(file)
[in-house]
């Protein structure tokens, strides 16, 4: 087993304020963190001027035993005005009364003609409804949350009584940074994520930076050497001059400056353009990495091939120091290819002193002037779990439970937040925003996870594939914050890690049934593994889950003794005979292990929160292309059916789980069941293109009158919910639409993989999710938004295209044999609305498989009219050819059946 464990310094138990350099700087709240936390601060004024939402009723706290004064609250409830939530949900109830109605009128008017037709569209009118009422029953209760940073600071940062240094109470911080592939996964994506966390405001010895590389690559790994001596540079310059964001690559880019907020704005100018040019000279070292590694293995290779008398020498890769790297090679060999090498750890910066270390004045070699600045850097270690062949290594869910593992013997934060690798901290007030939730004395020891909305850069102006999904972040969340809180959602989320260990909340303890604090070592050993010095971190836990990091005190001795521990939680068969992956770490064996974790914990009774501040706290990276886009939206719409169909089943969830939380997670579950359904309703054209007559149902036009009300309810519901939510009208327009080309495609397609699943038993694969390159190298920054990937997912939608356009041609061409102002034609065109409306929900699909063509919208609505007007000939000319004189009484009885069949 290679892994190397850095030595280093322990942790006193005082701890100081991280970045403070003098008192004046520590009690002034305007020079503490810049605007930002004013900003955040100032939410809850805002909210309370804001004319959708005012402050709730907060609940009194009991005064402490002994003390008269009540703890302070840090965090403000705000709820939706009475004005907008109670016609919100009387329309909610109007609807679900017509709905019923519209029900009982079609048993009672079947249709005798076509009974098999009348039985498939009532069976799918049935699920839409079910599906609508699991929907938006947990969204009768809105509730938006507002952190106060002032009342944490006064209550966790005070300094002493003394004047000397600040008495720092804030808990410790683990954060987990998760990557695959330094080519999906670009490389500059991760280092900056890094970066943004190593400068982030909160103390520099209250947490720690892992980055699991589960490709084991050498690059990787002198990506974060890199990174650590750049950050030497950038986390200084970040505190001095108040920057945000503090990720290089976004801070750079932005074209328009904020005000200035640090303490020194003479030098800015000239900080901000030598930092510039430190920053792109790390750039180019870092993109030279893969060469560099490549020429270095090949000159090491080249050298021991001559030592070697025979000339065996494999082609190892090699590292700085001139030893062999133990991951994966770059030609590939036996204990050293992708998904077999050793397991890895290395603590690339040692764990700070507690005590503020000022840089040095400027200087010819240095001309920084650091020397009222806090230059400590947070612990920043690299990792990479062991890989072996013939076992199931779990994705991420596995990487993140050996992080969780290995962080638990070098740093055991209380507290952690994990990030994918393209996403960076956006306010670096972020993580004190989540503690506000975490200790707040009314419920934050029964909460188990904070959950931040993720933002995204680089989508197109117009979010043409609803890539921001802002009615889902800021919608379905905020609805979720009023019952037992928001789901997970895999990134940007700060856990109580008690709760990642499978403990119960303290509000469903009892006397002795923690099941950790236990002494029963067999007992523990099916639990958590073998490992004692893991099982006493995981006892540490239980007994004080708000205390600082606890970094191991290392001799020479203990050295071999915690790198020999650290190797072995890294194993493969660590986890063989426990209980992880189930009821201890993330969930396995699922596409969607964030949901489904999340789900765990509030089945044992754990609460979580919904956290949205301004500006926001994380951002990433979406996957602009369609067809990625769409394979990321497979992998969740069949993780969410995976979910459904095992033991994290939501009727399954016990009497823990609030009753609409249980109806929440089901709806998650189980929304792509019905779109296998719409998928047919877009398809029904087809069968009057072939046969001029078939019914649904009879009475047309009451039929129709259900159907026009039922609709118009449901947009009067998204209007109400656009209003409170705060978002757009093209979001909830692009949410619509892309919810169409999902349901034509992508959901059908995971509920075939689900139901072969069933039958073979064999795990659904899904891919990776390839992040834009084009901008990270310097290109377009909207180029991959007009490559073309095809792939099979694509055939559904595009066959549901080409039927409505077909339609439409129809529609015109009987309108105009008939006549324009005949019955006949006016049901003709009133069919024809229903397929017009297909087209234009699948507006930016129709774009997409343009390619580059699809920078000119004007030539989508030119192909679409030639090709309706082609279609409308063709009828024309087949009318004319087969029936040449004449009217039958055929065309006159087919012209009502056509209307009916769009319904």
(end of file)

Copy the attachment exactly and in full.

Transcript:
[in-house]
């Protein structure tokens, strides 16, 4: 087993304020963190001027035993005005009364003609409804949350009584940074994520930076050497001059400056353009990495091939120091290819002193002037779990439970937040925003996870594939914050890690049934593994889950003794005979292990929160292309059916789980069941293109009158919910639409993989999710938004295209044999609305498989009219050819059946 464990310094138990350099700087709240936390601060004024939402009723706290004064609250409830939530949900109830109605009128008017037709569209009118009422029953209760940073600071940062240094109470911080592939996964994506966390405001010895590389690559790994001596540079310059964001690559880019907020704005100018040019000279070292590694293995290779008398020498890769790297090679060999090498750890910066270390004045070699600045850097270690062949290594869910593992013997934060690798901290007030939730004395020891909305850069102006999904972040969340809180959602989320260990909340303890604090070592050993010095971190836990990091005190001795521990939680068969992956770490064996974790914990009774501040706290990276886009939206719409169909089943969830939380997670579950359904309703054209007559149902036009009300309810519901939510009208327009080309495609397609699943038993694969390159190298920054990937997912939608356009041609061409102002034609065109409306929900699909063509919208609505007007000939000319004189009484009885069949 290679892994190397850095030595280093322990942790006193005082701890100081991280970045403070003098008192004046520590009690002034305007020079503490810049605007930002004013900003955040100032939410809850805002909210309370804001004319959708005012402050709730907060609940009194009991005064402490002994003390008269009540703890302070840090965090403000705000709820939706009475004005907008109670016609919100009387329309909610109007609807679900017509709905019923519209029900009982079609048993009672079947249709005798076509009974098999009348039985498939009532069976799918049935699920839409079910599906609508699991929907938006947990969204009768809105509730938006507002952190106060002032009342944490006064209550966790005070300094002493003394004047000397600040008495720092804030808990410790683990954060987990998760990557695959330094080519999906670009490389500059991760280092900056890094970066943004190593400068982030909160103390520099209250947490720690892992980055699991589960490709084991050498690059990787002198990506974060890199990174650590750049950050030497950038986390200084970040505190001095108040920057945000503090990720290089976004801070750079932005074209328009904020005000200035640090303490020194003479030098800015000239900080901000030598930092510039430190920053792109790390750039180019870092993109030279893969060469560099490549020429270095090949000159090491080249050298021991001559030592070697025979000339065996494999082609190892090699590292700085001139030893062999133990991951994966770059030609590939036996204990050293992708998904077999050793397991890895290395603590690339040692764990700070507690005590503020000022840089040095400027200087010819240095001309920084650091020397009222806090230059400590947070612990920043690299990792990479062991890989072996013939076992199931779990994705991420596995990487993140050996992080969780290995962080638990070098740093055991209380507290952690994990990030994918393209996403960076956006306010670096972020993580004190989540503690506000975490200790707040009314419920934050029964909460188990904070959950931040993720933002995204680089989508197109117009979010043409609803890539921001802002009615889902800021919608379905905020609805979720009023019952037992928001789901997970895999990134940007700060856990109580008690709760990642499978403990119960303290509000469903009892006397002795923690099941950790236990002494029963067999007992523990099916639990958590073998490992004692893991099982006493995981006892540490239980007994004080708000205390600082606890970094191991290392001799020479203990050295071999915690790198020999650290190797072995890294194993493969660590986890063989426990209980992880189930009821201890993330969930396995699922596409969607964030949901489904999340789900765990509030089945044992754990609460979580919904956290949205301004500006926001994380951002990433979406996957602009369609067809990625769409394979990321497979992998969740069949993780969410995976979910459904095992033991994290939501009727399954016990009497823990609030009753609409249980109806929440089901709806998650189980929304792509019905779109296998719409998928047919877009398809029904087809069968009057072939046969001029078939019914649904009879009475047309009451039929129709259900159907026009039922609709118009449901947009009067998204209007109400656009209003409170705060978002757009093209979001909830692009949410619509892309919810169409999902349901034509992508959901059908995971509920075939689900139901072969069933039958073979064999795990659904899904891919990776390839992040834009084009901008990270310097290109377009909207180029991959007009490559073309095809792939099979694509055939559904595009066959549901080409039927409505077909339609439409129809529609015109009987309108105009008939006549324009005949019955006949006016049901003709009133069919024809229903397929017009297909087209234009699948507006930016129709774009997409343009390619580059699809920078000119004007030539989508030119192909679409030639090709309706082609279609409308063709009828024309087949009318004319087969029936040449004449009217039958055929065309006159087919012209009502056509209307009916769009319904």